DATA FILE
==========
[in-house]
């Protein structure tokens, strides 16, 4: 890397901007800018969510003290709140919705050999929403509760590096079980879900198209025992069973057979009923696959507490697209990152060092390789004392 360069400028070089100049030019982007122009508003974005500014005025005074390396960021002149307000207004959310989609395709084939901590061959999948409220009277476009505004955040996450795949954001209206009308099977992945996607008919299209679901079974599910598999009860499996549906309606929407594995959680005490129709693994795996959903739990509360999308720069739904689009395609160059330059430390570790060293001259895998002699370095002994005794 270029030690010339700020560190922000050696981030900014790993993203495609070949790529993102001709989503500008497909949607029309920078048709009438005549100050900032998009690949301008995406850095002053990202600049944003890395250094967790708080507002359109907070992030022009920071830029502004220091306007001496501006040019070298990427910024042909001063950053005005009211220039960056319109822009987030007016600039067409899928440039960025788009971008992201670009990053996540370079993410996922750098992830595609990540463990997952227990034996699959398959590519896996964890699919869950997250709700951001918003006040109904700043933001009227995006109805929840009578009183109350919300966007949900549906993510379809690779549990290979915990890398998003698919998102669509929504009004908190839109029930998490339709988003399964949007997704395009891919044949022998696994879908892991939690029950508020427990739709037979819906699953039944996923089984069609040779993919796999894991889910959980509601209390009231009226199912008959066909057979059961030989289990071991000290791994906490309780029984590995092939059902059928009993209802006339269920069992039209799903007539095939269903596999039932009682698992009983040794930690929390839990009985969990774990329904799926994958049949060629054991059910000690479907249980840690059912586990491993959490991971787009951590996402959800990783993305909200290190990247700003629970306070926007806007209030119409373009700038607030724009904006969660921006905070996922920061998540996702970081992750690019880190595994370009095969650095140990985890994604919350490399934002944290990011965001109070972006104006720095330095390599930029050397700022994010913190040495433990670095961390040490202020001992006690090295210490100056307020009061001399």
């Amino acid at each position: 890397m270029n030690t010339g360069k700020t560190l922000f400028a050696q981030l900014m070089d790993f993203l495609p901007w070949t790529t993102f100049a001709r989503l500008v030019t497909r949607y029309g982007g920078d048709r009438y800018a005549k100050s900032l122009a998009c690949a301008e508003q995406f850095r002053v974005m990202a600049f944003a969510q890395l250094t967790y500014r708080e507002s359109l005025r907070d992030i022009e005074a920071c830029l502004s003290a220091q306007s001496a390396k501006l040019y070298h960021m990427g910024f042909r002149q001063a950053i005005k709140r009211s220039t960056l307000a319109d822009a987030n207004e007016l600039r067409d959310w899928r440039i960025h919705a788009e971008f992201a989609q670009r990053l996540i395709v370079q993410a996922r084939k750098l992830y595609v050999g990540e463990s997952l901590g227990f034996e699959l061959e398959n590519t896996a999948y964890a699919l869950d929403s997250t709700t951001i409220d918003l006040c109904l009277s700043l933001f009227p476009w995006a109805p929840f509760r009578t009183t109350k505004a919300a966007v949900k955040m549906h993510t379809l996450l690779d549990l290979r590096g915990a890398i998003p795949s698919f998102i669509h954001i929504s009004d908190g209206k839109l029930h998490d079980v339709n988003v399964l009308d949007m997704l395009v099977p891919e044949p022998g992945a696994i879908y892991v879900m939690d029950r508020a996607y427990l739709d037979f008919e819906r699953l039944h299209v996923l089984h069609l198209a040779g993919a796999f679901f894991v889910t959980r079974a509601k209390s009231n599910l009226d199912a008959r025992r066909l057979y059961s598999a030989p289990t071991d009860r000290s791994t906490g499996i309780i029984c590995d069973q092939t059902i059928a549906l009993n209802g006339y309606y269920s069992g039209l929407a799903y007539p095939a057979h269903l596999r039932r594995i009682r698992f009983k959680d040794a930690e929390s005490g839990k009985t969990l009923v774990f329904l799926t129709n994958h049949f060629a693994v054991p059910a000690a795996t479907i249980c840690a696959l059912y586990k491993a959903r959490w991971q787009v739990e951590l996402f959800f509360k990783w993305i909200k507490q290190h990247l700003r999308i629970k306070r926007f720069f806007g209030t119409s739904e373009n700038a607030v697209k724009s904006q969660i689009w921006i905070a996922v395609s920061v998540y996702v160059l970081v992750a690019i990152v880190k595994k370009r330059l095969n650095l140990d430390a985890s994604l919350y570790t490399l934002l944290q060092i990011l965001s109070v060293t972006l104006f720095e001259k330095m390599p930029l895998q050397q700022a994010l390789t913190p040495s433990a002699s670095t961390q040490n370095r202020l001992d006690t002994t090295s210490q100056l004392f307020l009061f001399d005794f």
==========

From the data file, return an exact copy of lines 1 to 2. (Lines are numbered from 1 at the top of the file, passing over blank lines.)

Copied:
[in-house]
């Protein structure tokens, strides 16, 4: 890397901007800018969510003290709140919705050999929403509760590096079980879900198209025992069973057979009923696959507490697209990152060092390789004392 360069400028070089100049030019982007122009508003974005500014005025005074390396960021002149307000207004959310989609395709084939901590061959999948409220009277476009505004955040996450795949954001209206009308099977992945996607008919299209679901079974599910598999009860499996549906309606929407594995959680005490129709693994795996959903739990509360999308720069739904689009395609160059330059430390570790060293001259895998002699370095002994005794 270029030690010339700020560190922000050696981030900014790993993203495609070949790529993102001709989503500008497909949607029309920078048709009438005549100050900032998009690949301008995406850095002053990202600049944003890395250094967790708080507002359109907070992030022009920071830029502004220091306007001496501006040019070298990427910024042909001063950053005005009211220039960056319109822009987030007016600039067409899928440039960025788009971008992201670009990053996540370079993410996922750098992830595609990540463990997952227990034996699959398959590519896996964890699919869950997250709700951001918003006040109904700043933001009227995006109805929840009578009183109350919300966007949900549906993510379809690779549990290979915990890398998003698919998102669509929504009004908190839109029930998490339709988003399964949007997704395009891919044949022998696994879908892991939690029950508020427990739709037979819906699953039944996923089984069609040779993919796999894991889910959980509601209390009231009226199912008959066909057979059961030989289990071991000290791994906490309780029984590995092939059902059928009993209802006339269920069992039209799903007539095939269903596999039932009682698992009983040794930690929390839990009985969990774990329904799926994958049949060629054991059910000690479907249980840690059912586990491993959490991971787009951590996402959800990783993305909200290190990247700003629970306070926007806007209030119409373009700038607030724009904006969660921006905070996922920061998540996702970081992750690019880190595994370009095969650095140990985890994604919350490399934002944290990011965001109070972006104006720095330095390599930029050397700022994010913190040495433990670095961390040490202020001992006690090295210490100056307020009061001399």